Sir David MacMillan Explains How Photocatalysis Instruments Advance Biological Research
Sir David MacMillan, a Professor at Princeton University, won the Nobel Prize for Chemistry based on his work with Benjamin List to develop a new type of catalysis that builds upon small organic molecules, which can be used, for example, in pharmaceutical research and has made chemistry more environmentally friendly. As David shares in the talk below, 90% of industrial-scale chemical reactions use catalysis, and 35% of global GDP is based on catalysis. His research in this area, and his work with Acceled to inspire and inform the design of the cLight, can help to further the work of researchers worldwide in their understanding of chemistry and biology.
“Everything is made from a chemical reaction. If you look around my office, everything is made from a chemical reaction.”
David, thank you for making time to speak with us. You worked with Iain MacMillan, CEO of Acceled, in the early stages of the development of cLight. Can you tell us about that collaboration?
In perhaps the third generation of our catalysis work, we understood that we need a new system to successfully perform micromarking experiments, as we moved into exploring biomarkers. Acceled spent a lot of time thinking through the problem we faced and came out with a product that allowed us to do a high level of workflow that wasn’t previously possible. Part of the challenge was creating a setup to employ vessels used for biology which is very different than vessels for chemistry. Iain had to create a design for these vessels to fit into how light is going to be used. The resulting cLight is ideal for cell research workflows.
Existing systems had limitations that impacted our repeatability. A lot of researchers have had to build homegrown systems—going to Home Depot to buy the best quality LEDs they could get their hands on. Iain’s company standardized ways to do light-driven research in chemistry space, and now with cLight, biology researchers all over the world are using this to further their work.
With multiple plates, we’re able to conduct more experiments simultaneously. The uniformity of light across the whole system provides the repeatability these experiments require because we’re working on these cells widely distributed in an explosion of light.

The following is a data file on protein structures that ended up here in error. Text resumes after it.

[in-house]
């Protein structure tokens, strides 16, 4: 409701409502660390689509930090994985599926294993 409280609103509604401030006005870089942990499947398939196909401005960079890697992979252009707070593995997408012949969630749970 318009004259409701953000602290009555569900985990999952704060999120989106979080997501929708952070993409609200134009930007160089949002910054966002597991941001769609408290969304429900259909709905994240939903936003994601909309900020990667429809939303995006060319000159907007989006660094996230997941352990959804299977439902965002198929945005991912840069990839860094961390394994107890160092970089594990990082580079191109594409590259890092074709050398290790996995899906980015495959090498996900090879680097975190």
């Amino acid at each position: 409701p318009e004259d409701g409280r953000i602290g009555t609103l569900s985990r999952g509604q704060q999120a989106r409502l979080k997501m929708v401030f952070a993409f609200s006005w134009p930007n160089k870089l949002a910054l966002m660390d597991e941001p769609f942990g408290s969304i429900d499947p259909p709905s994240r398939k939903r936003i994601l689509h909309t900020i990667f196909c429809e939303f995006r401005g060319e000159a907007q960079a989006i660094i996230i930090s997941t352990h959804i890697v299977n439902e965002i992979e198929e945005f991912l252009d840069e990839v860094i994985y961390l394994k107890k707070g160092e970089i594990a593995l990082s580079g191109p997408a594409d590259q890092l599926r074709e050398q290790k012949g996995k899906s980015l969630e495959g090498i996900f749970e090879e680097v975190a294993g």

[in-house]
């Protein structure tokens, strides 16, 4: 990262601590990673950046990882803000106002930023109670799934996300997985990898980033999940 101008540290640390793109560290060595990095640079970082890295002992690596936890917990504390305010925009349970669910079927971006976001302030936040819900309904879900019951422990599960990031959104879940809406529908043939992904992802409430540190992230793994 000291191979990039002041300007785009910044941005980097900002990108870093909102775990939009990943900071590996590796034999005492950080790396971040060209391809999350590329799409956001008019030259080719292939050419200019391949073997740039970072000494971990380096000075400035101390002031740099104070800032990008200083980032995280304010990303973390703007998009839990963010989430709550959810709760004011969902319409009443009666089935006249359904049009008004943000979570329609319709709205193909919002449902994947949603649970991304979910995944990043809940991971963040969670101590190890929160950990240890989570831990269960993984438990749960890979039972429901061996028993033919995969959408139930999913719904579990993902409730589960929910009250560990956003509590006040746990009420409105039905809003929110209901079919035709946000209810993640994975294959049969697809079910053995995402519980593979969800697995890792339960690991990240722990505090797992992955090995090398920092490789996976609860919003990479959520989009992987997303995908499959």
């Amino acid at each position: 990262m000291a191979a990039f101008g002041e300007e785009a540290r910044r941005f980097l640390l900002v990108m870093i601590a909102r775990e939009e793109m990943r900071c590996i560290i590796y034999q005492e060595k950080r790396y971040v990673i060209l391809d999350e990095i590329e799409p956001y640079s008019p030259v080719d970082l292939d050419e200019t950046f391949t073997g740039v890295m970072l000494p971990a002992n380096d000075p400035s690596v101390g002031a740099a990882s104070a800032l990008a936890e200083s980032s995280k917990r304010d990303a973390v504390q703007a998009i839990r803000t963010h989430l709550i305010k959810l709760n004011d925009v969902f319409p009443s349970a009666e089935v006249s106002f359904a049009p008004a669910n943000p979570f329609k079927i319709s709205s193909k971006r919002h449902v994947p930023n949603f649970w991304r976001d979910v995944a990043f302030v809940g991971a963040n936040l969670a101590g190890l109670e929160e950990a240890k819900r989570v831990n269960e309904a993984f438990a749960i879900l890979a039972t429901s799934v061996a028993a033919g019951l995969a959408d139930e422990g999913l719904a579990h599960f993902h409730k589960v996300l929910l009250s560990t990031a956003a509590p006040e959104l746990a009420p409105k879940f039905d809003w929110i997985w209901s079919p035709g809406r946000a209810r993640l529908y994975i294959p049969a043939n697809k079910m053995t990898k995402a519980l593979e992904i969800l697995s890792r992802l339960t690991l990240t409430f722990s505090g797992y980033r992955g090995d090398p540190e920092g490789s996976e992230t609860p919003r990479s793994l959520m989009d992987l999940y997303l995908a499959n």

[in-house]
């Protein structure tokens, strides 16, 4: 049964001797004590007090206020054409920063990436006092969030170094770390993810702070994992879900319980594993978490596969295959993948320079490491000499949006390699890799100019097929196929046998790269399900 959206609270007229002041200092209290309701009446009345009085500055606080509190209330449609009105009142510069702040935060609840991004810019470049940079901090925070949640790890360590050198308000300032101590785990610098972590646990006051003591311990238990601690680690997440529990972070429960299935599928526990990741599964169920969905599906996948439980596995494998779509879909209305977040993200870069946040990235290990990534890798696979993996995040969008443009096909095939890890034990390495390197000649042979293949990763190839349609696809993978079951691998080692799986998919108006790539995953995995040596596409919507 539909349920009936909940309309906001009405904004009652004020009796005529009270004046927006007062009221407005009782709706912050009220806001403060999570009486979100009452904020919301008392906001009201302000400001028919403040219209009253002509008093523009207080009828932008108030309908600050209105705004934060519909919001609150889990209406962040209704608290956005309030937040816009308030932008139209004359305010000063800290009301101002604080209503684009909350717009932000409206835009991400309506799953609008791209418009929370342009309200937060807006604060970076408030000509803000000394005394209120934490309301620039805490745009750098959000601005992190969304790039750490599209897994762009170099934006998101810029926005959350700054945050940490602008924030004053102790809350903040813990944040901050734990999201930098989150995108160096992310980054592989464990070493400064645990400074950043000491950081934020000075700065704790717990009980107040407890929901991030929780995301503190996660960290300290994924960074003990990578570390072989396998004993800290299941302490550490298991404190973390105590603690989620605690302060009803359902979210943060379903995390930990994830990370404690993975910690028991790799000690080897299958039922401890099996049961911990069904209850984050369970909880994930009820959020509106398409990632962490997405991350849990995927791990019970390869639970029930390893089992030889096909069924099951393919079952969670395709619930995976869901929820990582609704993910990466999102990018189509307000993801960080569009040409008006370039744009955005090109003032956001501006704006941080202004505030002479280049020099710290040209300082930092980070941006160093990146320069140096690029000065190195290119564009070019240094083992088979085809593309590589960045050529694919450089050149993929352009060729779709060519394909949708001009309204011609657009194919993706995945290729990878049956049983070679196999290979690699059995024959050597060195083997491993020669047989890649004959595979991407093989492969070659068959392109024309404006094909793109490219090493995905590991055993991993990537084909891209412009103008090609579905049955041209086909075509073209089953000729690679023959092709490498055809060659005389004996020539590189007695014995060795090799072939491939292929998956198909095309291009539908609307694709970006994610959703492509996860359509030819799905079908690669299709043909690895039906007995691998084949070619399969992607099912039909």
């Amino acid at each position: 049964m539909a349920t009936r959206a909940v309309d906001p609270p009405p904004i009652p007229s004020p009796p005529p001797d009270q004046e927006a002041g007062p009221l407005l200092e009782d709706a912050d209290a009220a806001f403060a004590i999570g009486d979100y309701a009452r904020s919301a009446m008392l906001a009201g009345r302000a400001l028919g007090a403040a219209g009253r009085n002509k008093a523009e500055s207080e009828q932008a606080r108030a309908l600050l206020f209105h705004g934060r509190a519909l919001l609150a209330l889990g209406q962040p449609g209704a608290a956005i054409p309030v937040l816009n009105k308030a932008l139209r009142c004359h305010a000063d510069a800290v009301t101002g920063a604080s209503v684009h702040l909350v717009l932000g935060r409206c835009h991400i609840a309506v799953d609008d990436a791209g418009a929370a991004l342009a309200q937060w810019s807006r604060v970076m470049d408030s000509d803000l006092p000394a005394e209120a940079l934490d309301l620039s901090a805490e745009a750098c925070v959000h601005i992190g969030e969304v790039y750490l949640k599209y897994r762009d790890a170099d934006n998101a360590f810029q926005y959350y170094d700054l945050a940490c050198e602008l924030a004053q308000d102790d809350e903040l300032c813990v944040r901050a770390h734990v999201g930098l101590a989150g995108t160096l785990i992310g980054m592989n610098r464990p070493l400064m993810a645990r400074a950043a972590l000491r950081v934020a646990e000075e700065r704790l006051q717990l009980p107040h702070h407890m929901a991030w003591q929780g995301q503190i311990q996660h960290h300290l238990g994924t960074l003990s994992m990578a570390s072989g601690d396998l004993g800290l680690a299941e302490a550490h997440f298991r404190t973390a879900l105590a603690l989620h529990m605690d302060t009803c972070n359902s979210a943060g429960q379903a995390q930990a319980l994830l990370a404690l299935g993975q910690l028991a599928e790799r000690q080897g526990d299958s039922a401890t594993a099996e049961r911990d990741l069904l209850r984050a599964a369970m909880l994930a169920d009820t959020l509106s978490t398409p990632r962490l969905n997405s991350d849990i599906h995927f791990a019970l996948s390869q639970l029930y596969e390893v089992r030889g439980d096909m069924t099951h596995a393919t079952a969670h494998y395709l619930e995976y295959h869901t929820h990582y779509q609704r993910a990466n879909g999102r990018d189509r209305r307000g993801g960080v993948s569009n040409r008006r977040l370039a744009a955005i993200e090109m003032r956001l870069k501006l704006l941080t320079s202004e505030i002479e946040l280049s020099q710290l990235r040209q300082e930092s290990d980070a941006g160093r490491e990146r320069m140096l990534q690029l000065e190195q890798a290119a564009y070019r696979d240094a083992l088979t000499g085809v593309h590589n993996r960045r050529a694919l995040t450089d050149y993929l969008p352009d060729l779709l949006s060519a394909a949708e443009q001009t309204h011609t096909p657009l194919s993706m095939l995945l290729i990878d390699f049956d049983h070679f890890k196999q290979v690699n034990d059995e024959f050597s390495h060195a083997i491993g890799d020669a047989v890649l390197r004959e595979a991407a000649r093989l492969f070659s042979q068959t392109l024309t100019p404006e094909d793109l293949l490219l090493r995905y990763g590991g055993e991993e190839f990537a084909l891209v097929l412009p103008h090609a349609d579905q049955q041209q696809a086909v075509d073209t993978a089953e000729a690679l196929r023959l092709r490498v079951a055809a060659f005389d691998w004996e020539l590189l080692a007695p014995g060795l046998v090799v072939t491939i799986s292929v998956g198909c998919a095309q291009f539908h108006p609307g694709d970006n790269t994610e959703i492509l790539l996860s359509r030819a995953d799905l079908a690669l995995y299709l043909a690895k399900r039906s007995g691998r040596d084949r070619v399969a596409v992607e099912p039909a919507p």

Where do you see the most promising applications for photocatalysis and the cLight?
What’s great is the versatility across any area of biology that involves cells--any given biological system based on cells. This micromapping involves studying systems of any type of cell. Acceled is now doing for biology researchers what they did for chemistry. We have never had this type of access to light infrastructure. We can now plug and play this system for biomarker research.
One of the big values of the technology Iain has developed is that this light system allows you to conduct all these experiments under mild enough conditions, so you don’t interfere with the nature of the cell. In biology, the systems are delicate, unlike chemistry where you can beat up chemicals. The temperature control is ideal for biology research.
What research areas are you watching?
There is so much happening in this field. From neuroscience to molecular glues to condensates—all very hot right now. The cell research happening today can impact everything from cancer to Parkinson’s to Alzheimer’s to COVID research.
And you—what are you working on now?
All of those things, and other things too…working with some of the best biologists in the world to get new insights into heart disease, and cancer—using chemical tools including light to understand biology in new ways. If you understand biology better, it is easier to medicinally intervene. Photocatalysis is helping us to understand mechanisms that will largely impact drug discovery.